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Providing evidence to improve practice

Action: Remove problematic vegetation Bird Conservation

Key messages

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  • A before-and-after study from Japan found higher numbers of long-billed plovers Charadrius placidus after the removal of invasive black locust Robinia pseudoacacia.
  • A study from Australia found lower mortality of Gould’s petrels Pterodroma leucoptera leucoptera following the removal of most of an island’s (native) bird-lime tree Pisonia umbellifera population, whilst a study from New Zealand found that Chatham Island oystercatchers Haematopus chathamensis could nest in preferable areas following invasive marram grass Ammophila arenaria control.
  • A site comparison from the USA found lower densities of several birds in areas with (native) velvet mesquite Prosopis juliflora control.


Supporting evidence from individual studies


A site comparison study in desert grassland in Arizona, USA (Germano et al. 1983), found that more Gambel’s quail Lophortyx gambelii were seen and more Gambel’s quail, mourning dove Zenaida macroura, white-winged dove Zenaida asiatica, and scaled quail Callipepla squamata were heard in undisturbed velvet mesquite Prosopis juliflora var. velutina and mesquite with clearings than on mesquite-free pasture. There were no significant differences between undisturbed mesquite and mesquite with clearings.



A before-and-after study on Cabbage Tree Island, south east Australia (Priddel & Carlile 1995) found that of 122 adult Gould’s petrels Pterodroma leucoptera leucoptera specimens in the Australian National Wildlife Collection, Canberra, 48% were thought to have been killed by becoming entangled in the fruits of the bird-lime tree Pisonia umbellifera. In addition, between 1989 and 1991, several petrels were seen entangled and dying in P. umbellifera fruits every year. However, following the eradication of most of the population of P. umbellifera trees in 1992 and their failure to flower in 1993, no petrels were found dead due to entanglement in the 1992-3 or 1993-4 breeding seasons. This study is also discussed in ‘Control avian predators on islands’.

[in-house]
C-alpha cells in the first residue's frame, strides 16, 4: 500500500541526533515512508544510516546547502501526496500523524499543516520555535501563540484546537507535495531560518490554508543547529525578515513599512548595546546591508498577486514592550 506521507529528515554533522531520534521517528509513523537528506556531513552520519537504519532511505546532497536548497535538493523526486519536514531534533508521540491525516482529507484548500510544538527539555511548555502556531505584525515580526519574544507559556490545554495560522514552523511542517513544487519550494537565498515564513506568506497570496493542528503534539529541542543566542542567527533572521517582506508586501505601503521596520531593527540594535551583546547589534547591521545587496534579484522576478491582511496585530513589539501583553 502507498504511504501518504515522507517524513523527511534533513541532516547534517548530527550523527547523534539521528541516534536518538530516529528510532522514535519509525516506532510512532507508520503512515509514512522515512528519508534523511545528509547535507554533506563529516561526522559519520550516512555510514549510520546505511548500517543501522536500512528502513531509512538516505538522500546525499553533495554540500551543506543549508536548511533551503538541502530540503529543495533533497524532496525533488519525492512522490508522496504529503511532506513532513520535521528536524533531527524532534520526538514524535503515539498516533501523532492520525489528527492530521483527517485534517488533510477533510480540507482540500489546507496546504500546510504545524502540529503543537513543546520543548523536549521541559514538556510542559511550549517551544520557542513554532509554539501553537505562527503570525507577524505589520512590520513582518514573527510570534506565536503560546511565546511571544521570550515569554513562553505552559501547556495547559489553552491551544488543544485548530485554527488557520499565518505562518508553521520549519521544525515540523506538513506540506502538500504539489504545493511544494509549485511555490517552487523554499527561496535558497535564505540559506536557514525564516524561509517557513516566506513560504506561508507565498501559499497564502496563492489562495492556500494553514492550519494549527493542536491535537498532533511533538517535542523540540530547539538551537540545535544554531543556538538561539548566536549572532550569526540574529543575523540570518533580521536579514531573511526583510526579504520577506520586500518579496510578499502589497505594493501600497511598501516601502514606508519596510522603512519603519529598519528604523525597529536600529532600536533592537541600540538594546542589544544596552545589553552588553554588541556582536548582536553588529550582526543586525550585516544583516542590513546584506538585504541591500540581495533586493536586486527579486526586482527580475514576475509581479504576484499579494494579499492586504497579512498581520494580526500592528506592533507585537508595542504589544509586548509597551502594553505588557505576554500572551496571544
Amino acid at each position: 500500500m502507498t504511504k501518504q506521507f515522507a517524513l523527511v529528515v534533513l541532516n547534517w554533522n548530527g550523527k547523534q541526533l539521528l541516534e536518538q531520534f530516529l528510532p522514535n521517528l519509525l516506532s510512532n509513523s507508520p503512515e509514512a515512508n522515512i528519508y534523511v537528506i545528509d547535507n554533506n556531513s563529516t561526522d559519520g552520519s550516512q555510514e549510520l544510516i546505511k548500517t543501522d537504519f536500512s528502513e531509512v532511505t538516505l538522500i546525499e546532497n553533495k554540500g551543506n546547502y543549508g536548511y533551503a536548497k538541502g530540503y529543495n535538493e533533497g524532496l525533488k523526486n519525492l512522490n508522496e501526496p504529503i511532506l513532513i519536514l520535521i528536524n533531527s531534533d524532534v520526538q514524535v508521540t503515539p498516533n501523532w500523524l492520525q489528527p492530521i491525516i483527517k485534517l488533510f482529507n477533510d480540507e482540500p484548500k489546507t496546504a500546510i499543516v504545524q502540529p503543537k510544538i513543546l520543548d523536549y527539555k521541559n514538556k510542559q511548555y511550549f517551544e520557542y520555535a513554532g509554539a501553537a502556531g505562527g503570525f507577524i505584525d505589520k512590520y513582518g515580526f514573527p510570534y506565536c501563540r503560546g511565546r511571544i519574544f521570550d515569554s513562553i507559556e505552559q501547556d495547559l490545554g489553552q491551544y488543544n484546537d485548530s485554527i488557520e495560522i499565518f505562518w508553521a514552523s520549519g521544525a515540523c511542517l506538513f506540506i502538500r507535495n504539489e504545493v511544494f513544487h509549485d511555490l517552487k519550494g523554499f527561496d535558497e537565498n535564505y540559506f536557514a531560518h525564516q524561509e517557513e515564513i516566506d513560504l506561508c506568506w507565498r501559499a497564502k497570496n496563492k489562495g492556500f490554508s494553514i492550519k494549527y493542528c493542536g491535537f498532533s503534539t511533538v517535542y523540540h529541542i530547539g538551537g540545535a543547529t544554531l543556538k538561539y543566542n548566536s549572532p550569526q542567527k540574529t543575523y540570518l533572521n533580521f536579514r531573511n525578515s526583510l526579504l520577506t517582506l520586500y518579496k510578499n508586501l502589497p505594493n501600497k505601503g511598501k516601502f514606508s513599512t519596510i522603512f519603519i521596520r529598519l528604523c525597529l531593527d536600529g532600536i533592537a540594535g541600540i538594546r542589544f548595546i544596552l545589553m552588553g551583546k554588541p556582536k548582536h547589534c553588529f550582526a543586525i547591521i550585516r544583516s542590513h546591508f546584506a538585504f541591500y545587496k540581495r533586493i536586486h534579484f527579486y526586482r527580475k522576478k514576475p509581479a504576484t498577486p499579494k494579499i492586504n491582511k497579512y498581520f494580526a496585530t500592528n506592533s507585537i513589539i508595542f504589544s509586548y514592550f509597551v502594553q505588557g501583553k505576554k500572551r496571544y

A small before-and-after on Chatham Island, New Zealand between 2001 and 2004 (Moore & Davies 2004) found that three pairs of Chatham Island oystercatchers Haematopus chathamensis at two beach sites (each approximately 100 m long and 40 m wide) nested higher up the beach and further from the storm tide zone (thus reducing the chances of nests being washed away) following the removal of invasive marram grass Ammophila arenaria through the application of broadscale (Roundup™ – glyphosate) and grass-specific (Gallant™) herbicides and physical removal. The impact on nesting success or productivity was not reported.



A before-and-after study on the middle reach of the Tama River, Honshu, Japan (Katayama et al. 2010), found that the number of long-billed plovers Charadrius placidus observed in the study area increased significantly following the removal of invasive black locust Robinia pseudoacacia from river islands in 2001-2 to expose bare ground, which was then covered in gravel to create gravel and sand bars (0.4 plovers/observation trip, n = 15 trips in 2001 vs. 4 plovers/trip, n = 25 in 2002; 19 plovers/trip, n = 19 in 2004; 11 plovers/trip, n = 7 in 2006. The increase from 2001 to 2002 was significant). Hatching rates were extremely variable in the study area (19% in 2006 vs. 100% in 2003) and could not be compared with earlier studies or studies from other sites due to incomplete data and different survey methods.


Referenced papers

Please cite as:

Williams, D.R., Child, M.F., Dicks, L.V., Ockendon, N., Pople, R.G., Showler, D.A., Walsh, J.C., zu Ermgassen, E.K.H.J. & Sutherland, W.J. (2019) Bird Conservation. Pages 141-290 in: W.J. Sutherland, L.V. Dicks, N. Ockendon, S.O. Petrovan & R.K. Smith (eds) What Works in Conservation 2019. Open Book Publishers, Cambridge, UK.